Option 1 — Ignore and continue with bolder Ignore might be too strong a term, perhaps diluting your response is more appropriate. It’s the logical choice, it plays to your strengths, you’ve probably been appointed with that brief and will be judged and rewarded accordingly. The main reason CEO’s take this option is a) A lack of traction with the investor/owner group. So their unwillingness to re imagine traditional success metrics. Which make it increasingly difficult to invest enough time and money in reimaging the future, and still hit today’s metrics at the same time. b) Or, they delay and dilute by focussing on the employee group, unwilling to truly challenge the investor group until they’ve experienced success here first.

Focussing on the employee group certainly makes sense initially but in the medium term it’s flawed. (See Option 2 )

Option 2 — Leave and Access more aligned investors Take your business plan and leave, seek to access the increasing amount of aligned non-linear capital available that can be spent building the right business rather than trying to transform the business you have.

We’ve never worked with a business where this is our entry point, but it certainly helps to focus the mind on the challenge of a non-linear transformation if we raise it as a feasible option before they go any further. CEO’s usually dismiss this out of responsibility and loyalty to their current business, but also a genuine desire to be bolder. They’ve decided they can’t leave it to the next CEO. This of course combined with a recognition that they often don’t have this entrepreneurial skillset.

However, Option 2 — Leave and build from scratch is more likely if you have real success with a non-linear transformation based on the employee group. You see the proof points emerging as do other key employees, but investors remain too linear. You now have the confidence to seek a more aligned set of owners or investors, especially if key employees start to leave or share the same observations.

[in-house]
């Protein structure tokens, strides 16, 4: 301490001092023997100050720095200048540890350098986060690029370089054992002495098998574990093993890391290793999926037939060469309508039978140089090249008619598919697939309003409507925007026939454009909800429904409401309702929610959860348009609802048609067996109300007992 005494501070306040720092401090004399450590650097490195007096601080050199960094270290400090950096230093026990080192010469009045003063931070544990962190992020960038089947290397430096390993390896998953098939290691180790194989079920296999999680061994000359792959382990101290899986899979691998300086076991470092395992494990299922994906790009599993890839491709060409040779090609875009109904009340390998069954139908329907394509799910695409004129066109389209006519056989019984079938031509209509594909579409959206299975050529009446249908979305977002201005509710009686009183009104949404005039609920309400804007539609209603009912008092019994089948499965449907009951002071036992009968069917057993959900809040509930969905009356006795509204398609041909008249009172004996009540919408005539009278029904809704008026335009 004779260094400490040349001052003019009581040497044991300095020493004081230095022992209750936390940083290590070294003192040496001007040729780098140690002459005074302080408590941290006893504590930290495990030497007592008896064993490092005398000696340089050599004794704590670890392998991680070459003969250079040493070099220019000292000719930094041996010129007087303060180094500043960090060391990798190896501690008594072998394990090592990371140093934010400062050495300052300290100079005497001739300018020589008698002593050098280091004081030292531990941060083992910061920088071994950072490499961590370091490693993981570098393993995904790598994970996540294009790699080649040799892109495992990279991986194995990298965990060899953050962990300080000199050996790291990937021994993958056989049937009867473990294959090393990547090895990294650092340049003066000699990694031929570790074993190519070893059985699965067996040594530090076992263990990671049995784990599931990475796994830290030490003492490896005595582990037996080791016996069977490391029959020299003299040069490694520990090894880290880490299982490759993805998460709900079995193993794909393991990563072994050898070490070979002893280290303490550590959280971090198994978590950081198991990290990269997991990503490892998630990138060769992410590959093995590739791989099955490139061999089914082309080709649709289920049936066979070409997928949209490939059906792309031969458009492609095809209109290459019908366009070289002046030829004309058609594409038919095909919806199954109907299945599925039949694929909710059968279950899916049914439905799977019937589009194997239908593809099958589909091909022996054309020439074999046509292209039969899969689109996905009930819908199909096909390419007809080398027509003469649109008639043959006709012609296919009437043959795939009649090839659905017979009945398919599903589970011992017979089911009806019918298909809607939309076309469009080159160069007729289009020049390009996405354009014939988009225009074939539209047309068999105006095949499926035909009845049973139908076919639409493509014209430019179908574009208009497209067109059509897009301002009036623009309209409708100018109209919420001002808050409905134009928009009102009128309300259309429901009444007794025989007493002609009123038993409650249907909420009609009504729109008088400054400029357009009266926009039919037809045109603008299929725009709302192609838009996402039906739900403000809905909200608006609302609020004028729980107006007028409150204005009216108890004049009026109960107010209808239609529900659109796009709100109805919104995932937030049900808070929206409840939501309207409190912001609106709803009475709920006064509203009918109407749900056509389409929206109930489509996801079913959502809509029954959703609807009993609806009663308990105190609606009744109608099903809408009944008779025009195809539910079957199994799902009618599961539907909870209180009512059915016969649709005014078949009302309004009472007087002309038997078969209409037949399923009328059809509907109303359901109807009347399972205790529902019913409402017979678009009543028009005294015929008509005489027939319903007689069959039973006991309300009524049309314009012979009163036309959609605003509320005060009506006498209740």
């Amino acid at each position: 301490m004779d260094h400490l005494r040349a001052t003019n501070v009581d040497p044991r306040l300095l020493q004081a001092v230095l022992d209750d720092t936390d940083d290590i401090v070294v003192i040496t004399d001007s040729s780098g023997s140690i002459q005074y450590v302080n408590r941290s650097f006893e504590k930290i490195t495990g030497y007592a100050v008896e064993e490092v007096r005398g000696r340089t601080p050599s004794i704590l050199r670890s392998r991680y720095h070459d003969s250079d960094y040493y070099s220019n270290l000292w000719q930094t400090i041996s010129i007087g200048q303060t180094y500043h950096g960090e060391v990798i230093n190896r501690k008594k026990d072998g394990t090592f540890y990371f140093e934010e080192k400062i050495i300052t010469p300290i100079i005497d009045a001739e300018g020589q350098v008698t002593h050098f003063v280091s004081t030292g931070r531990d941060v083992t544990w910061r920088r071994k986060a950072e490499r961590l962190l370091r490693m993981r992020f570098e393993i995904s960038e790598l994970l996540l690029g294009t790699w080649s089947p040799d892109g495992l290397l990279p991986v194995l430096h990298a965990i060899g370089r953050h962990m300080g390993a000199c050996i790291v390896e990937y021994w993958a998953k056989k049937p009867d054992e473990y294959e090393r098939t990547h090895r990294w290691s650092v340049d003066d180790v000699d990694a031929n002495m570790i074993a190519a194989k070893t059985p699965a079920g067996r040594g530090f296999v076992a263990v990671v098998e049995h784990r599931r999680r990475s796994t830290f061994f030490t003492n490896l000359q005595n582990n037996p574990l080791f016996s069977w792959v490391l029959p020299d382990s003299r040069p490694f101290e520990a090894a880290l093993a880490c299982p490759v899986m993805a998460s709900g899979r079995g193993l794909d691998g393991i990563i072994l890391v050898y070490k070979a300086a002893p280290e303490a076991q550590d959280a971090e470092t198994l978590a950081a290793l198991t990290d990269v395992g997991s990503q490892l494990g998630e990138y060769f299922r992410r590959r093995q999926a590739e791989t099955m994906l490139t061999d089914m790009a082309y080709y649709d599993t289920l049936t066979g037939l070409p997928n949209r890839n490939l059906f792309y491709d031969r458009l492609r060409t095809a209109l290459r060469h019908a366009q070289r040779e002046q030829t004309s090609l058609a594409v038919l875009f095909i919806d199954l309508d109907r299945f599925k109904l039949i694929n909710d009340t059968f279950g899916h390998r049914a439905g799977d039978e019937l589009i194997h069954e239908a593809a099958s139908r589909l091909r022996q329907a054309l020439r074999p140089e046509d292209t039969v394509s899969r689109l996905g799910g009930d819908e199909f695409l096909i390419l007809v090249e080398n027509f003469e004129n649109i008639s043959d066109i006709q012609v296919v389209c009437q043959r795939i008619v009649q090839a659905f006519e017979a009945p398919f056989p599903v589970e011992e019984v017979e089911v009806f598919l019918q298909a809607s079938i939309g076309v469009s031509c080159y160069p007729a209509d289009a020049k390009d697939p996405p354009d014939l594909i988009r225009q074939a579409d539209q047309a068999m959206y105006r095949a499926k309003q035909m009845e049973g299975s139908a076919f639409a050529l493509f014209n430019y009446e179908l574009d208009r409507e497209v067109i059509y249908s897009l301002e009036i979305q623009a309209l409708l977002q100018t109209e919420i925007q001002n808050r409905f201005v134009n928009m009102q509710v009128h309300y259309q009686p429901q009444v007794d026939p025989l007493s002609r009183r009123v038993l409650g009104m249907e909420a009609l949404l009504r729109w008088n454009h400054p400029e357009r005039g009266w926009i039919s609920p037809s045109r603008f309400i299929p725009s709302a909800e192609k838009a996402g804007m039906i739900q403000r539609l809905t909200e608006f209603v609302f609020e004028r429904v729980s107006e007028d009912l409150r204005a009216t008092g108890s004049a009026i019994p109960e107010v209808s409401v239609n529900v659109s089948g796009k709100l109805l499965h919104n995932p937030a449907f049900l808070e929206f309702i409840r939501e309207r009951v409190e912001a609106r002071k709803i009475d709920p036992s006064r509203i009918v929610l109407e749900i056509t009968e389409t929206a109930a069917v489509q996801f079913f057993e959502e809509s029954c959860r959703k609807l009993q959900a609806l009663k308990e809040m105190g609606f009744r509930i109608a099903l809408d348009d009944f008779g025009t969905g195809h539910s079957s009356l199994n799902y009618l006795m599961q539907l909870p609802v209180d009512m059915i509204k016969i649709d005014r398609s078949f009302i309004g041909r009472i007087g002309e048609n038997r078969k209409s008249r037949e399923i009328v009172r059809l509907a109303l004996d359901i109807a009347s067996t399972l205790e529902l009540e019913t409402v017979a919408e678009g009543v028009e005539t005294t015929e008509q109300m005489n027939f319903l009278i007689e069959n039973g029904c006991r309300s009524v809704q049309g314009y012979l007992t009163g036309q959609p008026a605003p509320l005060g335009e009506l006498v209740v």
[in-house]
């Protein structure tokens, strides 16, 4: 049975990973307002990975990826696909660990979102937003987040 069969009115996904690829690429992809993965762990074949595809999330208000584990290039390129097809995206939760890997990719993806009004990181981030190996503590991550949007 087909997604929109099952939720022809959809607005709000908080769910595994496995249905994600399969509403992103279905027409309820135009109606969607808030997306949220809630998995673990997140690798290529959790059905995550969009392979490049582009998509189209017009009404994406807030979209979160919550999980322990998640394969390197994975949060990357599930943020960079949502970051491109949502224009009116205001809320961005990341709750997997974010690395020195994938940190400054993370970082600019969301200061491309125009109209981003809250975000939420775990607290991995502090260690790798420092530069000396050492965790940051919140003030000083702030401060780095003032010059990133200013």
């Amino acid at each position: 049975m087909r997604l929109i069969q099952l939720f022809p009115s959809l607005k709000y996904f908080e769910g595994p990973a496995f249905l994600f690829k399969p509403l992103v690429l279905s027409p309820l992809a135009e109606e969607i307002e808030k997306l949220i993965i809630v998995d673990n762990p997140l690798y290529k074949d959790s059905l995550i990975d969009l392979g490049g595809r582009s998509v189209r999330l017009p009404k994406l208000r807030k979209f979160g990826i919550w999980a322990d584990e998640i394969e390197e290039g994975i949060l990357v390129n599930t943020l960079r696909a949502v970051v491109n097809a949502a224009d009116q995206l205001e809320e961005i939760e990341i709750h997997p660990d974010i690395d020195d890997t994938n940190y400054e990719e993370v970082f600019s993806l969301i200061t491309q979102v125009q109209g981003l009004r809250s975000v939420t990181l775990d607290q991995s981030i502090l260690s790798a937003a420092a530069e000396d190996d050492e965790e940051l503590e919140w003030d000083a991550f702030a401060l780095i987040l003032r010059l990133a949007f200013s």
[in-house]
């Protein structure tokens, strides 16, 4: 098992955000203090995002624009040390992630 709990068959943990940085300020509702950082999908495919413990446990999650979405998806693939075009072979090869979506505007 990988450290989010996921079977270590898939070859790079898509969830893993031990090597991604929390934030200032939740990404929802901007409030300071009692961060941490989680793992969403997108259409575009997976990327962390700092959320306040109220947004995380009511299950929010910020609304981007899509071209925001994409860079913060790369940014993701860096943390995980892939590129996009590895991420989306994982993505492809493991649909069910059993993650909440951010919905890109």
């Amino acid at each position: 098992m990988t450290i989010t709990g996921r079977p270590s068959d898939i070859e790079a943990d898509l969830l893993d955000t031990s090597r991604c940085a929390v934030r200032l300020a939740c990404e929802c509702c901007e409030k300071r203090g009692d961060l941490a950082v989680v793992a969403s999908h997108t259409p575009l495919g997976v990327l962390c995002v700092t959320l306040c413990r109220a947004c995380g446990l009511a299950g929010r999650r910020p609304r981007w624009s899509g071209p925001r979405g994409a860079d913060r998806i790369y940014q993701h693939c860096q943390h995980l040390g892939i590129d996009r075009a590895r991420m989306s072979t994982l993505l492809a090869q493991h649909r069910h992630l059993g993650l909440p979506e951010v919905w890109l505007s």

Option 3 — Stay and compete This is really an extension of the disrupt yourself mantra. Where you set up in competition with core business. Secure abundant funding from current investors at an unprecedented level, but treated completely separately with non-linear outcomes built in. Perhaps the timing is right for this option now, but we struggle to give real case studies of where business have cannibalised themselves to this extent at the in the type of time frames, we now face. What’s more common is more time and money spent on business incubators, impact funds, or taking a division and applying a completely set of success metrics. Perhaps a division which is say 5 -10% of revenues, so big enough for the company to take it seriously, but not big enough to negatively impact the current metrics which currently dominate. We would still define that route as Option 1, bolder than last year, bigger than last year, but not different.

Option 4 — Embrace it — Non-linear People strategy Commit to assess your Non- Linear competency across all primary and secondary groups, not just the employee group, prioritise where you need to identifying and attract non-linear people immediately across all groups and where you can develop your own.